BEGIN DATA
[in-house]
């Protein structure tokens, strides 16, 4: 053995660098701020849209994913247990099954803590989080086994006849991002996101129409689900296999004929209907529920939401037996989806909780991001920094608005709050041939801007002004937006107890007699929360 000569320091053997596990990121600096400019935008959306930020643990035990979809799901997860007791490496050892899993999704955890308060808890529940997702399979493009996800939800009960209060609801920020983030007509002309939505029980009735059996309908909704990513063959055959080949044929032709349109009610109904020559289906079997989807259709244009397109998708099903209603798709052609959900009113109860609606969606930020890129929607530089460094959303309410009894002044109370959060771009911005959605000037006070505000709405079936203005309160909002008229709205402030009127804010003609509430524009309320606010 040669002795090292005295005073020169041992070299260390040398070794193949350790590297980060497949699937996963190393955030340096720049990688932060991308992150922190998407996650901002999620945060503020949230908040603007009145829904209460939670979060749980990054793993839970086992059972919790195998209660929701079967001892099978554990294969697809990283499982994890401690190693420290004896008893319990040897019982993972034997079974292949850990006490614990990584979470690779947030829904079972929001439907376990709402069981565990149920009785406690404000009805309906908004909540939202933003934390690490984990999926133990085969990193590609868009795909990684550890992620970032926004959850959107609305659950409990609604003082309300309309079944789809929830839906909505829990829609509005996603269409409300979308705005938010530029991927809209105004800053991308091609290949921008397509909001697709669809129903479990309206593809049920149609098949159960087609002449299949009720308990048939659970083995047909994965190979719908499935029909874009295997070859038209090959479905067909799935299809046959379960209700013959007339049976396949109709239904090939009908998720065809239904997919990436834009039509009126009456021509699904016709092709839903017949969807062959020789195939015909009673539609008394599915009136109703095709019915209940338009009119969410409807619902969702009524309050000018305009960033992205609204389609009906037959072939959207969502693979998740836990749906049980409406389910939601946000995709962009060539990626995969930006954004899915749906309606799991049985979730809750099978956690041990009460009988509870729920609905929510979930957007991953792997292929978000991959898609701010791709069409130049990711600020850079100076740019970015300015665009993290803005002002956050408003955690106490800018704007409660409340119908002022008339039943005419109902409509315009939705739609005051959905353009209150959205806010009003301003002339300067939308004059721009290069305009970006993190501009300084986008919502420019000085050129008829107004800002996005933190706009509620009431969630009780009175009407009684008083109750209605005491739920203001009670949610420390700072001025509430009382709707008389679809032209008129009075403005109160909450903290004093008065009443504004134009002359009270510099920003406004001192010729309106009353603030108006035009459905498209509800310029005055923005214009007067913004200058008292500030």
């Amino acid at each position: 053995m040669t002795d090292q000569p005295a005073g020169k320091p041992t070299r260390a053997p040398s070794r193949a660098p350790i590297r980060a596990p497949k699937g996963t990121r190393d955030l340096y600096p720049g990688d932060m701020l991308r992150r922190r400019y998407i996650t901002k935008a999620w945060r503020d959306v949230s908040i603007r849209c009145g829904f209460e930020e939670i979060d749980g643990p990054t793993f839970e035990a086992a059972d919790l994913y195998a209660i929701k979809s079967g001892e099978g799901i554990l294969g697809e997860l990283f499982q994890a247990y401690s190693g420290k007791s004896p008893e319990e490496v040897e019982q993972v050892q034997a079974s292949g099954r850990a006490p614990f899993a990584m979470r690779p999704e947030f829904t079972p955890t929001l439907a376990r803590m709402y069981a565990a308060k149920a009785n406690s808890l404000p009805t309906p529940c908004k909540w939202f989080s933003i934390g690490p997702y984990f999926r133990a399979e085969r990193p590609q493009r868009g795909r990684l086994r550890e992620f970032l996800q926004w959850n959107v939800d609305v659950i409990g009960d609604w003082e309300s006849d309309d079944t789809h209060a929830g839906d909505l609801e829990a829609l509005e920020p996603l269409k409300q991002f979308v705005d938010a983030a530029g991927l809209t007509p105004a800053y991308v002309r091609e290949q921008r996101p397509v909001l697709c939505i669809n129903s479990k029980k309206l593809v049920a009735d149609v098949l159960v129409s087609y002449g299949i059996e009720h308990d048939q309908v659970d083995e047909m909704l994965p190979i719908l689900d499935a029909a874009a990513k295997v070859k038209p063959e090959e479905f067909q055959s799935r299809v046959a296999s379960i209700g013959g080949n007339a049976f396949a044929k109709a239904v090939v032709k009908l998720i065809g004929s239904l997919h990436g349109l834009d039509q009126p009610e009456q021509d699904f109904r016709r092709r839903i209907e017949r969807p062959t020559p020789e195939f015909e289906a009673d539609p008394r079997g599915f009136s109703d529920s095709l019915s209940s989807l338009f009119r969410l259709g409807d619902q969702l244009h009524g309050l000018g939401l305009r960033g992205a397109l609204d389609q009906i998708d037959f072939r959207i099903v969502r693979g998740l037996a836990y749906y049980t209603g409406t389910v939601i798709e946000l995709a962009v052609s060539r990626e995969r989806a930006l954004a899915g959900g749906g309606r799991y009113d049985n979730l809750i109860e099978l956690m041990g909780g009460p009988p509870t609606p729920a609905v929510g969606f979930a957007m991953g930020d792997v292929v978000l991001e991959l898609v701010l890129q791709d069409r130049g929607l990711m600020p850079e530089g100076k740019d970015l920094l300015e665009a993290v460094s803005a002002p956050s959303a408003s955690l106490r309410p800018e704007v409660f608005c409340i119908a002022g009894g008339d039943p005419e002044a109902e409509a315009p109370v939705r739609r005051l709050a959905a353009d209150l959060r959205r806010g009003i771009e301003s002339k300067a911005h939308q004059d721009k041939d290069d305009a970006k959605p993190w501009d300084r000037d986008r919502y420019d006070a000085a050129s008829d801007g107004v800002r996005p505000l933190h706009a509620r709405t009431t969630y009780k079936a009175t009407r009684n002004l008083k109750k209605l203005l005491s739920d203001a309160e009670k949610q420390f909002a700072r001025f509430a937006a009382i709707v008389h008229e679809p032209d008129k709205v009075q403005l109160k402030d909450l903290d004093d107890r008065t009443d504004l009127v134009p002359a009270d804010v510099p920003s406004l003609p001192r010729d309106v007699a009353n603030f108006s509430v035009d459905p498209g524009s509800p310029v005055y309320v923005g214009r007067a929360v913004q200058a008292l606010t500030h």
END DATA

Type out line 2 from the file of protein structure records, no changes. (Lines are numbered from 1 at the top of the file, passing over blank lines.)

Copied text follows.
């Protein structure tokens, strides 16, 4: 053995660098701020849209994913247990099954803590989080086994006849991002996101129409689900296999004929209907529920939401037996989806909780991001920094608005709050041939801007002004937006107890007699929360 000569320091053997596990990121600096400019935008959306930020643990035990979809799901997860007791490496050892899993999704955890308060808890529940997702399979493009996800939800009960209060609801920020983030007509002309939505029980009735059996309908909704990513063959055959080949044929032709349109009610109904020559289906079997989807259709244009397109998708099903209603798709052609959900009113109860609606969606930020890129929607530089460094959303309410009894002044109370959060771009911005959605000037006070505000709405079936203005309160909002008229709205402030009127804010003609509430524009309320606010 040669002795090292005295005073020169041992070299260390040398070794193949350790590297980060497949699937996963190393955030340096720049990688932060991308992150922190998407996650901002999620945060503020949230908040603007009145829904209460939670979060749980990054793993839970086992059972919790195998209660929701079967001892099978554990294969697809990283499982994890401690190693420290004896008893319990040897019982993972034997079974292949850990006490614990990584979470690779947030829904079972929001439907376990709402069981565990149920009785406690404000009805309906908004909540939202933003934390690490984990999926133990085969990193590609868009795909990684550890992620970032926004959850959107609305659950409990609604003082309300309309079944789809929830839906909505829990829609509005996603269409409300979308705005938010530029991927809209105004800053991308091609290949921008397509909001697709669809129903479990309206593809049920149609098949159960087609002449299949009720308990048939659970083995047909994965190979719908499935029909874009295997070859038209090959479905067909799935299809046959379960209700013959007339049976396949109709239904090939009908998720065809239904997919990436834009039509009126009456021509699904016709092709839903017949969807062959020789195939015909009673539609008394599915009136109703095709019915209940338009009119969410409807619902969702009524309050000018305009960033992205609204389609009906037959072939959207969502693979998740836990749906049980409406389910939601946000995709962009060539990626995969930006954004899915749906309606799991049985979730809750099978956690041990009460009988509870729920609905929510979930957007991953792997292929978000991959898609701010791709069409130049990711600020850079100076740019970015300015665009993290803005002002956050408003955690106490800018704007409660409340119908002022008339039943005419109902409509315009939705739609005051959905353009209150959205806010009003301003002339300067939308004059721009290069305009970006993190501009300084986008919502420019000085050129008829107004800002996005933190706009509620009431969630009780009175009407009684008083109750209605005491739920203001009670949610420390700072001025509430009382709707008389679809032209008129009075403005109160909450903290004093008065009443504004134009002359009270510099920003406004001192010729309106009353603030108006035009459905498209509800310029005055923005214009007067913004200058008292500030």